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So, today, are you ready for this?

12243 Views 58 Replies 37 Participants Last post by  gypsysue
I know there's some perverse joy that's gained by thinking about the end of the world as we know it, when what weapons you've cached will make all the difference, but what if something less dramatic happened? What if something like this happened at your home right now?

Here's the scenario: There's a severe winter storm that has shut down all the roads, brought down powerlines, and temperatures have plummeted to the single digits. You have no electricity, which, more than likely, means you have no furnace or boiler because they take electricity to run fans and pumps. So, how ready are you for this? What steps have you taken to ensure heat, light, and food for your family for 72 hours and beyond? How long could you hold out before you'd have to secure something beyond what you have at home (fuel, food, water, entertainment)? Just what are you going to do if there's no internet or TV to entertain you? What are the next steps you need to make to prepare if you aren't already prepared?

Personally, I see this as one of the most likely events for most Americans at any given time. If you really want to throw a wrench in it, what would you do if the storm came in while you were at work? In your car?
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I am always ready for the ice and cold. Generator - check. UPS battery systems - check. Solar panels - check. Water (beer) - check. Fuel - check. Two-stroke oil - check. Chain-saw - check. Tire chains - check. Propane catalytic heater (and extra propane) - check. Propane cook stove and BBQ's - check. Propane 20# tanks - 7 - half full or better - mounted or covered and tested.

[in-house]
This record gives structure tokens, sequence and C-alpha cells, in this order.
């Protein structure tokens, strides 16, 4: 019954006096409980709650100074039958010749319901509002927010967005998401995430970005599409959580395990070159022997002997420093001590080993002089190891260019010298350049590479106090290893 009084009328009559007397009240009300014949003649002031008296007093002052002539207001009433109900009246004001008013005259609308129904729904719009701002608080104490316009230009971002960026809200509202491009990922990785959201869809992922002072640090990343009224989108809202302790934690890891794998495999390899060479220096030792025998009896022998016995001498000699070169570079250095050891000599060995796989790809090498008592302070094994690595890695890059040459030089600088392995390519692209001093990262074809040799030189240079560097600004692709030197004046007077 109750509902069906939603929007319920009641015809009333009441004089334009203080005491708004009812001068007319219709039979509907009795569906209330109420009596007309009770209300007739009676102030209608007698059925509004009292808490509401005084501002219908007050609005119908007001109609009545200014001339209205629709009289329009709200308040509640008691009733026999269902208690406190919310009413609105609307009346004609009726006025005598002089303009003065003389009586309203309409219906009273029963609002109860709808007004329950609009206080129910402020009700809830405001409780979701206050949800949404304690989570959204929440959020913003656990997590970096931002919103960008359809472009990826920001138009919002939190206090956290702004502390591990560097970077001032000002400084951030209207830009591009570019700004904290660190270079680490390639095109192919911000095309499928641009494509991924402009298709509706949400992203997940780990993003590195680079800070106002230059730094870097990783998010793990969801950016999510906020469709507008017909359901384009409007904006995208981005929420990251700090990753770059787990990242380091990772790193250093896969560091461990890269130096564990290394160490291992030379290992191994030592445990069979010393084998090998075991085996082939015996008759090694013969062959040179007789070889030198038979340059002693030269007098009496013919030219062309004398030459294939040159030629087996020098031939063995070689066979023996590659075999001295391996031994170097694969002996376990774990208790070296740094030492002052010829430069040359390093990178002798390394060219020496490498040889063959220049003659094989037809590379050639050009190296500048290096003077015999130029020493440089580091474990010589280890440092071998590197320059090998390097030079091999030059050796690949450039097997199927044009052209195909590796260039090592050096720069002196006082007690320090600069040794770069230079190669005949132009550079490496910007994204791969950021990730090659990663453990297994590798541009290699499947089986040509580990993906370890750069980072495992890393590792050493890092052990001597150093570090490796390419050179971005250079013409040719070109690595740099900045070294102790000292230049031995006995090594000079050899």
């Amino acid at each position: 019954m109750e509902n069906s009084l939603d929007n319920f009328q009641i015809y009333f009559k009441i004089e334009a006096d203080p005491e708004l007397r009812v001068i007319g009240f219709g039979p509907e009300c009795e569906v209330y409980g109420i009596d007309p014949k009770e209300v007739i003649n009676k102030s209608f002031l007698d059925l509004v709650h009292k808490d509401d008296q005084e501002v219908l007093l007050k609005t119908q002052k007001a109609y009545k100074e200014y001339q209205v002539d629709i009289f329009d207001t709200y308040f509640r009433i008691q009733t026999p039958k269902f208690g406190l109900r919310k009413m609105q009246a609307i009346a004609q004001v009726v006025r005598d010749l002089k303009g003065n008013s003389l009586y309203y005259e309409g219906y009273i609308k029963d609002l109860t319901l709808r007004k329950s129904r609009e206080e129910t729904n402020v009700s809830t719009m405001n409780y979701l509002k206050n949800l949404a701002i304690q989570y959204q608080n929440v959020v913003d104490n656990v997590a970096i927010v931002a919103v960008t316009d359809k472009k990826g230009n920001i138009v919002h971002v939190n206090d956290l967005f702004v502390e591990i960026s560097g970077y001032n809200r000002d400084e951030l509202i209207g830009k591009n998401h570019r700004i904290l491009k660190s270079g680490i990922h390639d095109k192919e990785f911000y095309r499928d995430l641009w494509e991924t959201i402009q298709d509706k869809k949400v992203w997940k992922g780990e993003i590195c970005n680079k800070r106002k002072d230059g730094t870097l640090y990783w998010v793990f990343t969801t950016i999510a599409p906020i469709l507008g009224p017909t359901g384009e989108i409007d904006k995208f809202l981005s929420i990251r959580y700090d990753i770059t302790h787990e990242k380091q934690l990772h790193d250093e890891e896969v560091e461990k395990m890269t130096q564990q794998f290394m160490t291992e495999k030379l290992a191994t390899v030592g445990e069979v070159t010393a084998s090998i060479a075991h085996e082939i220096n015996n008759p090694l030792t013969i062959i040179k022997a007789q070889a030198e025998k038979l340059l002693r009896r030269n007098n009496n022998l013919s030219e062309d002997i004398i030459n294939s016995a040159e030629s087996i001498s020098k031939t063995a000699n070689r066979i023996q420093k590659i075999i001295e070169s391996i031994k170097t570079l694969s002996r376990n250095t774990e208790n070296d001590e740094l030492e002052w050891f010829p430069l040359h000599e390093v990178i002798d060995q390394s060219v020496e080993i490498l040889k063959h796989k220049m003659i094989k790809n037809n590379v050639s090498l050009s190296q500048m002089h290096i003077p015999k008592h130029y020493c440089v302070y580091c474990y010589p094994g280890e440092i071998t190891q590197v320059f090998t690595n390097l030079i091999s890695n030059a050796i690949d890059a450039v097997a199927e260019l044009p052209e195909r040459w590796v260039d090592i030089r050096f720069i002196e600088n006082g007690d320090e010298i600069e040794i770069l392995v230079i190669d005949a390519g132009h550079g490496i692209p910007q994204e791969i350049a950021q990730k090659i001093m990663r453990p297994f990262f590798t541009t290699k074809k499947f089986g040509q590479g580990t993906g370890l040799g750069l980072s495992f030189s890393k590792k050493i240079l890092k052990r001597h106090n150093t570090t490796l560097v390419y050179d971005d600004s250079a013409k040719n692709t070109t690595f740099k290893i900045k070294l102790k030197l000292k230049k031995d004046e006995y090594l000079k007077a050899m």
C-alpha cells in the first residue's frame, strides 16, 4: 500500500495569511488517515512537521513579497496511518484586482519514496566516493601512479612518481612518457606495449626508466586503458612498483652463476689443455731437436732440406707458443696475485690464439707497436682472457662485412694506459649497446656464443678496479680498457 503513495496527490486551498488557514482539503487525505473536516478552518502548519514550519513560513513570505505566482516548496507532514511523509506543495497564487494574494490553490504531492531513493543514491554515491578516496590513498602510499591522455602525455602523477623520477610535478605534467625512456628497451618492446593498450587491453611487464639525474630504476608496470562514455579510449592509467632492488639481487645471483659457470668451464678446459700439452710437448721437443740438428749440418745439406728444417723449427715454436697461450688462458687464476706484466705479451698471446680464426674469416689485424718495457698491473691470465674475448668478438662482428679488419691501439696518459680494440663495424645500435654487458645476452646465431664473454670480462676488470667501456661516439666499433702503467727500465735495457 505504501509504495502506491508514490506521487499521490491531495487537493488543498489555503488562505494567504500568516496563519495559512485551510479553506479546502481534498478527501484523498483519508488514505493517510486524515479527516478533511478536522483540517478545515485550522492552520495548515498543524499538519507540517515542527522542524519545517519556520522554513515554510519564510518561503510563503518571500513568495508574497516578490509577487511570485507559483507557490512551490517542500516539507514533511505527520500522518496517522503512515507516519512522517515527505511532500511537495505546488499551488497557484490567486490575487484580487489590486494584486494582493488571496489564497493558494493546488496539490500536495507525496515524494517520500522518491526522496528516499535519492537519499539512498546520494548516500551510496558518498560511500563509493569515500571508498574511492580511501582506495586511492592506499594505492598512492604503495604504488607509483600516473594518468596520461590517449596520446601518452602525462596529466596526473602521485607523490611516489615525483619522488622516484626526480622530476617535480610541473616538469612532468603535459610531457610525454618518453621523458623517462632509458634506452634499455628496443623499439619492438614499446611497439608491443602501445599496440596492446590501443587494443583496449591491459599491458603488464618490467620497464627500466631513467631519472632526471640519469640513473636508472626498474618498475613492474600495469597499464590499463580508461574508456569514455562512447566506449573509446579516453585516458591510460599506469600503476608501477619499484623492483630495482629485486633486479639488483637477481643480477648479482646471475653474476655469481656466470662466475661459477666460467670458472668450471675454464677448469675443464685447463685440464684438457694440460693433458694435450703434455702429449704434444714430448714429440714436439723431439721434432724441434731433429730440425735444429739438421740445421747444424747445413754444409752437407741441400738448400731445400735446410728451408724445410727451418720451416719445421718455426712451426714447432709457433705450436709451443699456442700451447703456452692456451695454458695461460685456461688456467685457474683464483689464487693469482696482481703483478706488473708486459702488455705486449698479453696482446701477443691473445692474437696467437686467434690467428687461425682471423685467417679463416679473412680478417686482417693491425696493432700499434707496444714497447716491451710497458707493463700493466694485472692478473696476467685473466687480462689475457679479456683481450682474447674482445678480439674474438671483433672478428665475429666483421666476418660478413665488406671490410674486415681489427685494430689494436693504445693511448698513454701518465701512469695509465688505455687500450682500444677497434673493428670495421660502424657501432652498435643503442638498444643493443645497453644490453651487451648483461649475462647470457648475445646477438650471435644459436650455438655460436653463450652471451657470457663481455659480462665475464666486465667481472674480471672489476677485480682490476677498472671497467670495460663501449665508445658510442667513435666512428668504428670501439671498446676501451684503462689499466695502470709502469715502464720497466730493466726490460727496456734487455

Here in Calgary we are in the middle of an arctic deepfreeze that dropped the temperatures 40 degrees in 24hrs. We went from high-teens (celsius) to -25. We also had a huge dump of snow to match the cold with water-mains snapping. I am still comfortable - heat is still on. But - that can always change.
We have a motorhome that's fully fueled with diesel for the engine and propane for cooking (and the generator which is seldom used), I installed four 100 watt solar panels on it's roof, installed a 2000 watt pure sine wave inverter/charger that uses four 225 amp hour six volt golf cart batteries.

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Better to be prepared than not in consideration of storms, floods, fires or earthquakes, or God forbid, war by terrorists.
Sounds like you have a good system setup. I am about 1/2 way there with my setup so far. What can you tell us about your solar-systems? I have some questions about the Carmanah systems (there is a thread here about it) and completing solar-for-the-house.

Currently I have 12-volt deep-cycle batteries hooked to portable solar-panels wired to 12-volt goodies (lights, stereo, small inverter, etc) that I use regularly. The small inverter has enough capability to keep my laptops and portable DVD player charged / running easily.

I am planning to expand my solar / battery system when I move out of my current house to power my new place fully on 12v LED lighting.
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